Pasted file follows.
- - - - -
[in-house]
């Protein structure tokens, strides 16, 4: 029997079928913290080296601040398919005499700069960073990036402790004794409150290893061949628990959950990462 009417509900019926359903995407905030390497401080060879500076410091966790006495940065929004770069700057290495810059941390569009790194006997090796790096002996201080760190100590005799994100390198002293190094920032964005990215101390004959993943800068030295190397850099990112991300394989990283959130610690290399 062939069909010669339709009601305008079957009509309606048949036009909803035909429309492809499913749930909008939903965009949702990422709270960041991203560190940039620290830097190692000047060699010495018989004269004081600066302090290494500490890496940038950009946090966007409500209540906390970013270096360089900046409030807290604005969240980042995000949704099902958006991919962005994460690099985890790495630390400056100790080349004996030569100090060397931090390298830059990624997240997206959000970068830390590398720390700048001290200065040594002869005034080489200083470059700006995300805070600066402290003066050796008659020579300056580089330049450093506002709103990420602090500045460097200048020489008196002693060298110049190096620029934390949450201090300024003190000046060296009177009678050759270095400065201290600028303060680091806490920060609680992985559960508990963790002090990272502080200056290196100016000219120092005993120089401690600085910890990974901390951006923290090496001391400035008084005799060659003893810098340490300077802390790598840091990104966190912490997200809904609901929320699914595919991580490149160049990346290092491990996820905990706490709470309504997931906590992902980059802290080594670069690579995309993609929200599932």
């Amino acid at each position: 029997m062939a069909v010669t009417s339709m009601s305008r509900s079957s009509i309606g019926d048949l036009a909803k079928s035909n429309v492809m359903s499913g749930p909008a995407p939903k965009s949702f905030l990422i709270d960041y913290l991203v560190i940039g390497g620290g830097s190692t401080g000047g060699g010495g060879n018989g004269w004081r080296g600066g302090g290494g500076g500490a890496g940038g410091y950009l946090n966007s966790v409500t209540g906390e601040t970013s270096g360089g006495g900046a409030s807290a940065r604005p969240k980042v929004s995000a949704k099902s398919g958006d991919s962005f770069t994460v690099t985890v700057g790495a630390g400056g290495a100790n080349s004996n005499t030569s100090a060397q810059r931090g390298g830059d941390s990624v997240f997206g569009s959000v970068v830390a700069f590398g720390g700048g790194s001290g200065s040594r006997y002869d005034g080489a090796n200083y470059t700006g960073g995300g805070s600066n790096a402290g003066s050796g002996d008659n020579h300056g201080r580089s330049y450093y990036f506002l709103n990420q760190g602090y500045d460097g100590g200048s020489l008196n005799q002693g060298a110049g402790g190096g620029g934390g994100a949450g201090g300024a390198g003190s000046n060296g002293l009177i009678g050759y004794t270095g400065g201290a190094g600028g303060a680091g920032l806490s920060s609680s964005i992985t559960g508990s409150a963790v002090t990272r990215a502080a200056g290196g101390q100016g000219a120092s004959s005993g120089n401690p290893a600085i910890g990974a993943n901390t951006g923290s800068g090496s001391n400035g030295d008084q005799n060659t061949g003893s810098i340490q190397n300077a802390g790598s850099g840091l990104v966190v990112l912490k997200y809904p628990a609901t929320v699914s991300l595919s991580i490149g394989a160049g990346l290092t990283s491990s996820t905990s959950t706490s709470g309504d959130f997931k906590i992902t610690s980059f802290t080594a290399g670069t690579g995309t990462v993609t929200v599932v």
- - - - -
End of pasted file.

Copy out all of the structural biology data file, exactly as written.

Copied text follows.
[in-house]
């Protein structure tokens, strides 16, 4: 029997079928913290080296601040398919005499700069960073990036402790004794409150290893061949628990959950990462 009417509900019926359903995407905030390497401080060879500076410091966790006495940065929004770069700057290495810059941390569009790194006997090796790096002996201080760190100590005799994100390198002293190094920032964005990215101390004959993943800068030295190397850099990112991300394989990283959130610690290399 062939069909010669339709009601305008079957009509309606048949036009909803035909429309492809499913749930909008939903965009949702990422709270960041991203560190940039620290830097190692000047060699010495018989004269004081600066302090290494500490890496940038950009946090966007409500209540906390970013270096360089900046409030807290604005969240980042995000949704099902958006991919962005994460690099985890790495630390400056100790080349004996030569100090060397931090390298830059990624997240997206959000970068830390590398720390700048001290200065040594002869005034080489200083470059700006995300805070600066402290003066050796008659020579300056580089330049450093506002709103990420602090500045460097200048020489008196002693060298110049190096620029934390949450201090300024003190000046060296009177009678050759270095400065201290600028303060680091806490920060609680992985559960508990963790002090990272502080200056290196100016000219120092005993120089401690600085910890990974901390951006923290090496001391400035008084005799060659003893810098340490300077802390790598840091990104966190912490997200809904609901929320699914595919991580490149160049990346290092491990996820905990706490709470309504997931906590992902980059802290080594670069690579995309993609929200599932």
């Amino acid at each position: 029997m062939a069909v010669t009417s339709m009601s305008r509900s079957s009509i309606g019926d048949l036009a909803k079928s035909n429309v492809m359903s499913g749930p909008a995407p939903k965009s949702f905030l990422i709270d960041y913290l991203v560190i940039g390497g620290g830097s190692t401080g000047g060699g010495g060879n018989g004269w004081r080296g600066g302090g290494g500076g500490a890496g940038g410091y950009l946090n966007s966790v409500t209540g906390e601040t970013s270096g360089g006495g900046a409030s807290a940065r604005p969240k980042v929004s995000a949704k099902s398919g958006d991919s962005f770069t994460v690099t985890v700057g790495a630390g400056g290495a100790n080349s004996n005499t030569s100090a060397q810059r931090g390298g830059d941390s990624v997240f997206g569009s959000v970068v830390a700069f590398g720390g700048g790194s001290g200065s040594r006997y002869d005034g080489a090796n200083y470059t700006g960073g995300g805070s600066n790096a402290g003066s050796g002996d008659n020579h300056g201080r580089s330049y450093y990036f506002l709103n990420q760190g602090y500045d460097g100590g200048s020489l008196n005799q002693g060298a110049g402790g190096g620029g934390g994100a949450g201090g300024a390198g003190s000046n060296g002293l009177i009678g050759y004794t270095g400065g201290a190094g600028g303060a680091g920032l806490s920060s609680s964005i992985t559960g508990s409150a963790v002090t990272r990215a502080a200056g290196g101390q100016g000219a120092s004959s005993g120089n401690p290893a600085i910890g990974a993943n901390t951006g923290s800068g090496s001391n400035g030295d008084q005799n060659t061949g003893s810098i340490q190397n300077a802390g790598s850099g840091l990104v966190v990112l912490k997200y809904p628990a609901t929320v699914s991300l595919s991580i490149g394989a160049g990346l290092t990283s491990s996820t905990s959950t706490s709470g309504d959130f997931k906590i992902t610690s980059f802290t080594a290399g670069t690579g995309t990462v993609t929200v599932v």